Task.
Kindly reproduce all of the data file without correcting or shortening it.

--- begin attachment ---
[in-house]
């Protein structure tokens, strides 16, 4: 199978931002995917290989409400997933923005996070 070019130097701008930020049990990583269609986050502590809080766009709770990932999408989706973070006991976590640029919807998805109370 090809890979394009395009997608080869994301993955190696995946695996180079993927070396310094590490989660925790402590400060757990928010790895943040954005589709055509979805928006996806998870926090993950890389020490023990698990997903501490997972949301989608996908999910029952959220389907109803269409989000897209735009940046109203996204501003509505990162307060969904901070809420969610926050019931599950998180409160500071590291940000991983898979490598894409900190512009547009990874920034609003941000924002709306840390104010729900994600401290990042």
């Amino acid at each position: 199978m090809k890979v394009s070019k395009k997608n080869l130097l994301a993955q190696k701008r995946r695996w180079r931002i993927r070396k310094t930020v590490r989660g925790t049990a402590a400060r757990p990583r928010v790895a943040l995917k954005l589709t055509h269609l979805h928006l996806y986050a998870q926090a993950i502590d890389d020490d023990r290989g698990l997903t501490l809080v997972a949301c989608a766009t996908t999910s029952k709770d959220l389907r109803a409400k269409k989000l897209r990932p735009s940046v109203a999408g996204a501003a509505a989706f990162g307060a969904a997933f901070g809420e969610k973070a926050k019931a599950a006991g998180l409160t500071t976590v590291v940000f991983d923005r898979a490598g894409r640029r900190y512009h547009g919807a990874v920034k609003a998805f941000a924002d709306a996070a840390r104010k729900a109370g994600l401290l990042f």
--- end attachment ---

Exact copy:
[in-house]
């Protein structure tokens, strides 16, 4: 199978931002995917290989409400997933923005996070 070019130097701008930020049990990583269609986050502590809080766009709770990932999408989706973070006991976590640029919807998805109370 090809890979394009395009997608080869994301993955190696995946695996180079993927070396310094590490989660925790402590400060757990928010790895943040954005589709055509979805928006996806998870926090993950890389020490023990698990997903501490997972949301989608996908999910029952959220389907109803269409989000897209735009940046109203996204501003509505990162307060969904901070809420969610926050019931599950998180409160500071590291940000991983898979490598894409900190512009547009990874920034609003941000924002709306840390104010729900994600401290990042």
């Amino acid at each position: 199978m090809k890979v394009s070019k395009k997608n080869l130097l994301a993955q190696k701008r995946r695996w180079r931002i993927r070396k310094t930020v590490r989660g925790t049990a402590a400060r757990p990583r928010v790895a943040l995917k954005l589709t055509h269609l979805h928006l996806y986050a998870q926090a993950i502590d890389d020490d023990r290989g698990l997903t501490l809080v997972a949301c989608a766009t996908t999910s029952k709770d959220l389907r109803a409400k269409k989000l897209r990932p735009s940046v109203a999408g996204a501003a509505a989706f990162g307060a969904a997933f901070g809420e969610k973070a926050k019931a599950a006991g998180l409160t500071t976590v590291v940000f991983d923005r898979a490598g894409r640029r900190y512009h547009g919807a990874v920034k609003a998805f941000a924002d709306a996070a840390r104010k729900a109370g994600l401290l990042f």